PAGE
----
The advancement of graphical fidelity in video games and PC hardware has always been proportional. GPU manufacturers such as NVIDIA or AMD release new GPUs that can handle more demanding graphics, which allows game developers to create games with more advanced graphics.
However, with the introduction of DLSS (Deep Learning Super Sampling) from NVIDIA, that may no longer be the case. With this unique AI technology, DLSS can improve a game’s performance considerably, without any major disadvantages, while maintaining visual quality.
It sounds like magic but it isn’t. Let’s look at what DLSS is, how it works, and whether or not it is truly worth it.
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What Is DLSS?
DLSS is an AI-based technology developed by NVIDIA. This technology relies on special hardware, Tensor Cores, that can only be found on RTX graphics cards. Specifically, every SKU that belongs to the 2000 and 3000 series.
It works by using that AI or deep learning technology to upscale images from a lower resolution to a higher one while maintaining (almost) the same level of visual quality. This provides the user with more FPS for similar graphics.
This is particularly useful for users that want to run games at 4K at 60 FPS or more. Without one of the best possible graphics cards, that is impossible to achieve. By turning on DLSS, it becomes possible. This option downscales the native resolution to a lower one, 1440p for example, then fills in all of the missing pixels to produce an image almost identical to the native resolution.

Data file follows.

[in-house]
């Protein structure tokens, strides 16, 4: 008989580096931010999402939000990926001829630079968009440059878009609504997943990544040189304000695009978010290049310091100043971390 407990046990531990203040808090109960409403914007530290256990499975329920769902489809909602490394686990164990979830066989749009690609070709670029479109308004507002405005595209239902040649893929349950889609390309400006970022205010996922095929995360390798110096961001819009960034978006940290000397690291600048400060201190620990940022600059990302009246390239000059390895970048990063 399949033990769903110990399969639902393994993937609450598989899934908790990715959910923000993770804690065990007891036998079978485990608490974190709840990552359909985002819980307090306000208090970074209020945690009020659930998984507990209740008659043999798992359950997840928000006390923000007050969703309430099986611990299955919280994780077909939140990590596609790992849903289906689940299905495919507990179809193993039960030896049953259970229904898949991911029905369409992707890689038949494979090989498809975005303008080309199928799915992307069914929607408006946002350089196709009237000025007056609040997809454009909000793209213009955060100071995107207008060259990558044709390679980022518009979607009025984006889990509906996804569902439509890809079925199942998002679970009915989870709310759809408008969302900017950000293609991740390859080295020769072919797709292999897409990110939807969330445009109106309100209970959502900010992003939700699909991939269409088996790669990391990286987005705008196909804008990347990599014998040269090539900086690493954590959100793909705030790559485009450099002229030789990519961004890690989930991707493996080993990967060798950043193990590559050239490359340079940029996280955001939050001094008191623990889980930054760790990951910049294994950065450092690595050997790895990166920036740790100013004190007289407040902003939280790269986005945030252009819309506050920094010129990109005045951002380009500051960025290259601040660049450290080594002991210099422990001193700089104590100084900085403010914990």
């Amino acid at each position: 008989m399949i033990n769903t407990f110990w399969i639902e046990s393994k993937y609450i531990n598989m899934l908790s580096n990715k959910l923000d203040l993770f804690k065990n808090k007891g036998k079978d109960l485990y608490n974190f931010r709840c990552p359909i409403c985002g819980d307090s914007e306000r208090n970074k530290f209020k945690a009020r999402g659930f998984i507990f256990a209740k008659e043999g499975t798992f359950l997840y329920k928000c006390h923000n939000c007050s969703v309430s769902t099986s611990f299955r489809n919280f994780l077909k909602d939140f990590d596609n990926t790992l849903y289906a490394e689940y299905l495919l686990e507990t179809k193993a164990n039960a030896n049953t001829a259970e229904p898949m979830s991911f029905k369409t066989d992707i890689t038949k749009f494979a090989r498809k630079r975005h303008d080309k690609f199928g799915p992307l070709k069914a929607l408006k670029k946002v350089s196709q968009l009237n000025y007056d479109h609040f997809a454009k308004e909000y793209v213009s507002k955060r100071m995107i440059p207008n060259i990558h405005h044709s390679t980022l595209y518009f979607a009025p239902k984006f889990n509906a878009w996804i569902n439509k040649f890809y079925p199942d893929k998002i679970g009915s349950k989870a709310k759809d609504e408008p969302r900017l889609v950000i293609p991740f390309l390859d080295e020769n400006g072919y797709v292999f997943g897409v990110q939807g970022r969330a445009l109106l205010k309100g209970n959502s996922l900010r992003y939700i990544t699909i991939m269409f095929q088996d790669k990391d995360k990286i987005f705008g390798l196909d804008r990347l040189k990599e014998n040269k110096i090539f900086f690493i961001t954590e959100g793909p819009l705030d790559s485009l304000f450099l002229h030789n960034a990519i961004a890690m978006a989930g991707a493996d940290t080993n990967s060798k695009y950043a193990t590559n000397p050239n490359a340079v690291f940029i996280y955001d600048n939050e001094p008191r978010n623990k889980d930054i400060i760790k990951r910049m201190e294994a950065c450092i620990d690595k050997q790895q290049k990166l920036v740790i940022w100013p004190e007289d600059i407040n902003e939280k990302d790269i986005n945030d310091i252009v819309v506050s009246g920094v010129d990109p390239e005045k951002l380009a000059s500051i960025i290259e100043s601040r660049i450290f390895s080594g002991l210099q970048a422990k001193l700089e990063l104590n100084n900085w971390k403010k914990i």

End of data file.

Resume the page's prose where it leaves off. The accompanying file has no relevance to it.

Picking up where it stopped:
Why Use DLSS?
This information might leave you wondering why you should use this new technology.
The answer is simple: DLSS goes through all the hoops of downscaling and upscaling with deep learning to provide you with much better performance. If you are unable to hit 60 FPS on your RTX 2060 in DLSS supported titles, enable that option in settings and see how well it improves the performance.
It sounds like a no-brainer. Who wouldn’t want a performance boost with just the press of a button?
However, it isn’t always that simple. In some cases, DLSS can negatively impact the visual quality, particularly in video games where DLSS has not been updated to version 2.0.